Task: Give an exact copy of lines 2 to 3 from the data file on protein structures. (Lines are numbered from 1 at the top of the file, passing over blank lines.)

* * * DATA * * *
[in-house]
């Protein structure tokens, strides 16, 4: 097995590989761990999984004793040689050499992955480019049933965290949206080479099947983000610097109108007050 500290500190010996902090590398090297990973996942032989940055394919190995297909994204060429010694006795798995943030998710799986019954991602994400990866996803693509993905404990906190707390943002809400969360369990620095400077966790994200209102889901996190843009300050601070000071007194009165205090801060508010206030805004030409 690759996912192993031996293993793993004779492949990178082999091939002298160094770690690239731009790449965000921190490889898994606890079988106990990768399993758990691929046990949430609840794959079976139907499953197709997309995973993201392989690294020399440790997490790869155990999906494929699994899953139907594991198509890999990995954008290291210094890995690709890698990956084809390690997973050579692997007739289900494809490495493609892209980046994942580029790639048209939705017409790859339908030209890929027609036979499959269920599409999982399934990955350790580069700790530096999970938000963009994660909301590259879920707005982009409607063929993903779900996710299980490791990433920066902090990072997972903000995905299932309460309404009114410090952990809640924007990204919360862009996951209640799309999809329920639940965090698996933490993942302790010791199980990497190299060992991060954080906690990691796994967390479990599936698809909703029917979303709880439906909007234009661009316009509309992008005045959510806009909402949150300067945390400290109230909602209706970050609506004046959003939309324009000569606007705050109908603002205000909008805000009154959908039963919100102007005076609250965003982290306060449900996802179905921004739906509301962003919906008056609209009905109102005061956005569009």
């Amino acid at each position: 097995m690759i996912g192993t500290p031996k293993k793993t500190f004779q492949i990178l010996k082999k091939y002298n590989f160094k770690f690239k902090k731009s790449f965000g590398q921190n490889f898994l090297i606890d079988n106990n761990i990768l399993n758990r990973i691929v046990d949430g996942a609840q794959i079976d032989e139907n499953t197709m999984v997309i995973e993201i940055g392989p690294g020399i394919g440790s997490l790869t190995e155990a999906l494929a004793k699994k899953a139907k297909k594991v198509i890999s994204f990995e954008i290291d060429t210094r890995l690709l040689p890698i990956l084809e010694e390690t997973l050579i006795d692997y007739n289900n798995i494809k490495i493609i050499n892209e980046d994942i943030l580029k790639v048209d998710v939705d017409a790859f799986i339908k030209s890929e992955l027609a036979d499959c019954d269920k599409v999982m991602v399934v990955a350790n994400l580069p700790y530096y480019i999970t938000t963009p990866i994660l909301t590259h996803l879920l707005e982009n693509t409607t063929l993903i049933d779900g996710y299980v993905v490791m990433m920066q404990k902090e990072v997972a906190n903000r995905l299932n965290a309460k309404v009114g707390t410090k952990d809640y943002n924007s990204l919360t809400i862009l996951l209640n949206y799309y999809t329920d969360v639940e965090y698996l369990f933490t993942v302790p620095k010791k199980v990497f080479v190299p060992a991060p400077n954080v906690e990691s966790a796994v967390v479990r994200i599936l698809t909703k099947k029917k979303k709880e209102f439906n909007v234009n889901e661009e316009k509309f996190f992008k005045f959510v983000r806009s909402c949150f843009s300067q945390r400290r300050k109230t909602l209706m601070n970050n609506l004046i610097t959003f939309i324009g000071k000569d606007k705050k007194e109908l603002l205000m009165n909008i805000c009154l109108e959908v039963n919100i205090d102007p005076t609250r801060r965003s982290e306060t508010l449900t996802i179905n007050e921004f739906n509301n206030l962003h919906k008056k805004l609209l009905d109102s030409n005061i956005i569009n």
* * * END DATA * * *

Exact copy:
């Protein structure tokens, strides 16, 4: 097995590989761990999984004793040689050499992955480019049933965290949206080479099947983000610097109108007050 500290500190010996902090590398090297990973996942032989940055394919190995297909994204060429010694006795798995943030998710799986019954991602994400990866996803693509993905404990906190707390943002809400969360369990620095400077966790994200209102889901996190843009300050601070000071007194009165205090801060508010206030805004030409 690759996912192993031996293993793993004779492949990178082999091939002298160094770690690239731009790449965000921190490889898994606890079988106990990768399993758990691929046990949430609840794959079976139907499953197709997309995973993201392989690294020399440790997490790869155990999906494929699994899953139907594991198509890999990995954008290291210094890995690709890698990956084809390690997973050579692997007739289900494809490495493609892209980046994942580029790639048209939705017409790859339908030209890929027609036979499959269920599409999982399934990955350790580069700790530096999970938000963009994660909301590259879920707005982009409607063929993903779900996710299980490791990433920066902090990072997972903000995905299932309460309404009114410090952990809640924007990204919360862009996951209640799309999809329920639940965090698996933490993942302790010791199980990497190299060992991060954080906690990691796994967390479990599936698809909703029917979303709880439906909007234009661009316009509309992008005045959510806009909402949150300067945390400290109230909602209706970050609506004046959003939309324009000569606007705050109908603002205000909008805000009154959908039963919100102007005076609250965003982290306060449900996802179905921004739906509301962003919906008056609209009905109102005061956005569009």
């Amino acid at each position: 097995m690759i996912g192993t500290p031996k293993k793993t500190f004779q492949i990178l010996k082999k091939y002298n590989f160094k770690f690239k902090k731009s790449f965000g590398q921190n490889f898994l090297i606890d079988n106990n761990i990768l399993n758990r990973i691929v046990d949430g996942a609840q794959i079976d032989e139907n499953t197709m999984v997309i995973e993201i940055g392989p690294g020399i394919g440790s997490l790869t190995e155990a999906l494929a004793k699994k899953a139907k297909k594991v198509i890999s994204f990995e954008i290291d060429t210094r890995l690709l040689p890698i990956l084809e010694e390690t997973l050579i006795d692997y007739n289900n798995i494809k490495i493609i050499n892209e980046d994942i943030l580029k790639v048209d998710v939705d017409a790859f799986i339908k030209s890929e992955l027609a036979d499959c019954d269920k599409v999982m991602v399934v990955a350790n994400l580069p700790y530096y480019i999970t938000t963009p990866i994660l909301t590259h996803l879920l707005e982009n693509t409607t063929l993903i049933d779900g996710y299980v993905v490791m990433m920066q404990k902090e990072v997972a906190n903000r995905l299932n965290a309460k309404v009114g707390t410090k952990d809640y943002n924007s990204l919360t809400i862009l996951l209640n949206y799309y999809t329920d969360v639940e965090y698996l369990f933490t993942v302790p620095k010791k199980v990497f080479v190299p060992a991060p400077n954080v906690e990691s966790a796994v967390v479990r994200i599936l698809t909703k099947k029917k979303k709880e209102f439906n909007v234009n889901e661009e316009k509309f996190f992008k005045f959510v983000r806009s909402c949150f843009s300067q945390r400290r300050k109230t909602l209706m601070n970050n609506l004046i610097t959003f939309i324009g000071k000569d606007k705050k007194e109908l603002l205000m009165n909008i805000c009154l109108e959908v039963n919100i205090d102007p005076t609250r801060r965003s982290e306060t508010l449900t996802i179905n007050e921004f739906n509301n206030l962003h919906k008056k805004l609209l009905d109102s030409n005061i956005i569009n």